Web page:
Exclusionary zoning practices restrict the types of homes permitted “by-right” in a particular neighborhood, often separating single-family homes from multi-family homes.
Exclusionary Single-Family Zoning can either outright prohibit multi-family homes or it can penalize multi-family housing by conditioning approval on public hearings, special requirements or a long and costly discretionary permit process.
In effect, Exclusionary Single-Family Zoning tells residents who can’t afford traditional single-family homes they aren’t welcome in certain neighborhoods, often the most desirable and opportunity-rich areas of town.
Researchers say Exclusionary Single-Family Zoning practices lead to more expensive housing and fewer homes being built:
- A 2019 paper published by the Journal of the American Planning Association said that Exclusionary Single-Family Zoning “makes it harder for people to access high-opportunity places, and in expensive regions it contributes to shortages of housing, thereby benefiting homeowners at the expense of renters and forcing many housing consumers to spend more on housing.”
- 2021 testimony to the Montana legislature from Senior Research Fellow Emily Hamilton of the Mercatus Center noted “cities and towns across Montana have many rules that limit the quantity and type of homes that can be built, including minimum-lot-size regulations, height limits, and single-family zoning. In part owing to these rules, many residents across the state are suffering from housing costs rising faster than in other states.”
- Bozeman’s 2021 Code Audit called the city’s Exclusionary Single-Family Zoning practices a “significant barrier to producing and preserving affordable housing.”
Minimum Lot Areas
Minimum Lot Areas are another common local government regulation which say that a certain type of home can only be built on a certain size of property within a particular zoning district.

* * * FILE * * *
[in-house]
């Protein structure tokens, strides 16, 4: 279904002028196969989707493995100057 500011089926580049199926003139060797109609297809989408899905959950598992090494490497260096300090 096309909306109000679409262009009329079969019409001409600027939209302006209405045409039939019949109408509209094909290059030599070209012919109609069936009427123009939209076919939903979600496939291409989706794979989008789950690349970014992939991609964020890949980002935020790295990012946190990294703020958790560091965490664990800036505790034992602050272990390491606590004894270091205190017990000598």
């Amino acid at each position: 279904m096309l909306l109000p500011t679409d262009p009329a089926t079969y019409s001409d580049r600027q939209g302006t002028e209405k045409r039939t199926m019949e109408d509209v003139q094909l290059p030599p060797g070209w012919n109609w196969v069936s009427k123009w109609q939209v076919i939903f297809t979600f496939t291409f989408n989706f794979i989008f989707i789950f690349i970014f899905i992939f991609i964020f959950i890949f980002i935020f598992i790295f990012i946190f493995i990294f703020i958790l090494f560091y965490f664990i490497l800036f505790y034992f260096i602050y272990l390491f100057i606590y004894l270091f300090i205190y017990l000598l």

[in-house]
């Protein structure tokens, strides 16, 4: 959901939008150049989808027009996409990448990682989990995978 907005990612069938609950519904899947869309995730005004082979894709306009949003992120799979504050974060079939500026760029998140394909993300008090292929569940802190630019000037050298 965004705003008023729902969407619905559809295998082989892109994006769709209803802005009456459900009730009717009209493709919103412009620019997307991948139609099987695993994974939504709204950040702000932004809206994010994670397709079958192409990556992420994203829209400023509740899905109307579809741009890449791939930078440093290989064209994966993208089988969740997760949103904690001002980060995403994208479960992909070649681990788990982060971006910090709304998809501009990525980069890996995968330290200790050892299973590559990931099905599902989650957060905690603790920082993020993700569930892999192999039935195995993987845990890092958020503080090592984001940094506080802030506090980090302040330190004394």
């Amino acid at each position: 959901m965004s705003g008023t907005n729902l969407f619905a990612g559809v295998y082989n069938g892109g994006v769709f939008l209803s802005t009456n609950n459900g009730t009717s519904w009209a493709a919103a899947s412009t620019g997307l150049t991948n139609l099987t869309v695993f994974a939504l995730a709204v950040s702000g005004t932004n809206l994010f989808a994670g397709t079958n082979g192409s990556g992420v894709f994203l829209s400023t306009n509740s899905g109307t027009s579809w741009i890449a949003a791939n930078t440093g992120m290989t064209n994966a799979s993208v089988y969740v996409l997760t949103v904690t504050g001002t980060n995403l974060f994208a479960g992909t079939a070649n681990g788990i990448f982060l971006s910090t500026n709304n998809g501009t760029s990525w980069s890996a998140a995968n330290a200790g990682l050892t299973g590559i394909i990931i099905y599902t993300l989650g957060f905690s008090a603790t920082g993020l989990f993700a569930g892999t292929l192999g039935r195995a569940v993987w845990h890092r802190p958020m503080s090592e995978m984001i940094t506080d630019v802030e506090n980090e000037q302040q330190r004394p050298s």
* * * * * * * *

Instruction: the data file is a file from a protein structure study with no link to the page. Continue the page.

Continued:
Minimum Lot Areas effectively prohibit multi-family development when the lot size required exceeds the dimensions of the existing lots. This creates “de-facto” Single-Family Zoning.
Minimum Lot Areas can also penalize affordable multi-family homes by requiring larger and more expensive lots for each additional unit added to a building. Additional lot space is often required even if the actual building takes up no more lot space than a single-family home, as observed in modern stacked duplex and triplex designs.
Researchers say that Minimum Lot Area Penalties can have an outsized impact on affordability:
- A 2021 University of Montana BBER report found Minimum Lot Areas “raised housing prices by 7 and 9%, and estimates of the effect over time reach as high as 20%”
- A 2020 Mercatus Center report said minimum area requirements “limit urban development, driving up lot sizes and thereby increasing housing prices.”
- A 2021 Manhattan Institute report found Minimum Lot Area regulation “forces homes to sit on lots larger than what the market might otherwise demand, thereby reducing overall housing production while raising prices for those housing units that are produced.”
In 2019, the City of Helena abolished nearly all Minimum Lot Area Requirements. The Helena Association of Realtors said abolishing Minimum Lot Sizes would “address housing goals by increasing dwelling unit supply while also protecting the character and quality of the city’s neighborhoods.” No one spoke in opposition at the hearing.
Billings also recently moved from Minimum Lot Area requirements to a simpler lot width requirement.
These changes may be one factor keeping average home prices in those cities relatively affordable compared to cities with minimum lot area requirements like Bozeman, Missoula and Kalispell.
Everyone will benefit from a more welcoming Montana. Building more homes is the only way to ensure that our communities can grow while remaining vibrant, entrepreneurial, and affordable for low and middle-income Montanans. Pro-housing reforms will give landowners the freedom to build new homes where they are needed most, at no additional cost to taxpayers.
#1: Restore the Right to Build Housing